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Following is the obituary of the artist from The Independent, July 2007, London, England.
Luciano Fabro, artist: born Turin 20 November 1936; married (one daughter); died Milan 22 June 2007.
In September 2006, an article in the Daily Mail revealed details of Tate Modern's acquisitions budget for the previous year. Amid general outrage, one purchase came in for particular scorn: a three-metre-high pillar of bronze and perspex that had cost the gallery £400,000 and which the newspaper dubbed "the world's most expensive hat-stand". This sculpture, called Piede ("Foot"), was one of the key works of the Italian artist Luciano Fabro.
An irony of the story, overlooked by the Mail, was that Fabro was a founding father of the movement known as Arte Povera, or "poor art". First named by the critic Germano Celant, in 1967, Arte Povera was never a school in the narrow sense of the word. Rather, the term described a common response by many young Italians in the mid-1960s to US domination of the contemporary art scene. While Americans like Andy Warhol celebrated the graphic slickness of consumerism, Celant encouraged his countrymen to concentrate on the mundane and everyday. This dictum was meant to extend to the materials used in Arte Povera artworks - wool and concrete were recommended - although, Italians being Italians, Celant's advice was often ignored.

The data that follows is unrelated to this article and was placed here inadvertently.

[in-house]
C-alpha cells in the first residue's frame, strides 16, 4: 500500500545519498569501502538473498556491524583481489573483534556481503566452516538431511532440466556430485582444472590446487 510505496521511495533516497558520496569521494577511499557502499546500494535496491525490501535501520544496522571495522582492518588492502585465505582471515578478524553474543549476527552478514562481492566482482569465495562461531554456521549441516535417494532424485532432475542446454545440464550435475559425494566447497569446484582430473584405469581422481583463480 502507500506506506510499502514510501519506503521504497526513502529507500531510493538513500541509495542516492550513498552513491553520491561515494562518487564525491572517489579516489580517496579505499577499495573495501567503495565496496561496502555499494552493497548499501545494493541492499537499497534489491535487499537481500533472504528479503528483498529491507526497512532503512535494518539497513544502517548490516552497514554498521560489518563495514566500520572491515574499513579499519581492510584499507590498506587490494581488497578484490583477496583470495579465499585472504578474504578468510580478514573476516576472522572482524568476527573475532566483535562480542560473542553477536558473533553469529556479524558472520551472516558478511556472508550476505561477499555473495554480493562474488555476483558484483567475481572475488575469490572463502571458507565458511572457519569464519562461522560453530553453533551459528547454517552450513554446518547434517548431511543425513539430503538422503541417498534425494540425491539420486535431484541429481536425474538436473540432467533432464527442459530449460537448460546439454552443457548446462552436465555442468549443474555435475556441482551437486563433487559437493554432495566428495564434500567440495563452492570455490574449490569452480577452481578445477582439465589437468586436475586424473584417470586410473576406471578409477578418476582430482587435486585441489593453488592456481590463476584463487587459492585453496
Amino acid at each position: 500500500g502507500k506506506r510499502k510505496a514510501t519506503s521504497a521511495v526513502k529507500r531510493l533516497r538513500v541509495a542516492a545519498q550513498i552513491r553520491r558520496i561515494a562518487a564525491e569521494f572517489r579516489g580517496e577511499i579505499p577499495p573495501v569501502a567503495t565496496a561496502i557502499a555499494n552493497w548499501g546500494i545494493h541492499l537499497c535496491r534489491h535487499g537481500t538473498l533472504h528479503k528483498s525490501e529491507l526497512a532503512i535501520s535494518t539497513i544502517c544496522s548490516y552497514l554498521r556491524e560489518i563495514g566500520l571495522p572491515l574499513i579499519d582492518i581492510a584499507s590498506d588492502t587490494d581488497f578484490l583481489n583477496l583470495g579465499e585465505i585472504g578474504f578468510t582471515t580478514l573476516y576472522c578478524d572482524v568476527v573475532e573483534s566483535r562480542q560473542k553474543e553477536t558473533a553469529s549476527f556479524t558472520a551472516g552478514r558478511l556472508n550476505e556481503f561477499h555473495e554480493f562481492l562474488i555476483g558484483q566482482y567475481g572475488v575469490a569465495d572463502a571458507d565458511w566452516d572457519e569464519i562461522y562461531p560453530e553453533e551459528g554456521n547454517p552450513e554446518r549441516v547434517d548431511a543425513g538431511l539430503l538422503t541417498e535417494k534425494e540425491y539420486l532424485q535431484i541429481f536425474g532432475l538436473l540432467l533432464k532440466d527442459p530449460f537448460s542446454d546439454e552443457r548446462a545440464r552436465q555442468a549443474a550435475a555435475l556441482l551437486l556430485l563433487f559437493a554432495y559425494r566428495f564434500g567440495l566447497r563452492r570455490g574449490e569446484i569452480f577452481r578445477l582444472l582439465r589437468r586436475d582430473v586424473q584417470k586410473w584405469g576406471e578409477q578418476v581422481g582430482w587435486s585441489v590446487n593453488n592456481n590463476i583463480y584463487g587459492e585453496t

This was particularly true of Luciano Fabro, whose work from the start was made of costly materials such as stainless steel and silk. Fabro's insistence that the truth was not to be found in Celant's form of minimalism was surprising, as his own background had all the makings of social militancy. Born in the car town of Turin, he lost his father as a young child; he was then raised near Udine in the Friuli in conditions of varying poverty. Fabro was older than many of his fellow Arte Poverists, however: he was already in his late twenties when economic recession hit Italy in the early 1960s, and in his thirties when students stormed the Venice Biennale in 1968. The political rage that gave rise to the Red Brigades seems largely to have passed him by.
Instead, his overlap with Arte Povera came in the form of what John Cage called "an experimental condition in which one experiments with living". Art, for Fabro, was a means of enriching the mundane rather than of embracing it. At the age of 12, fatherless and poor, he decided to become an artist, and he never wavered in his resolve. Dazzled by the work of Luciano Fontana at the 1958 Venice Biennale, Fabro moved to Milan, where he spent the rest of his life. For the last 25 years of it, he taught at the city's twin art schools, the Accademia di Brera and the Casa degli Artisti. Students were encouraged to think of the universe in three parts, as microcosm, macrocosm and - Fabro's own word - "androcosm". "Although the term doesn't actually exist," he would say, "it describes a world that includes humanity."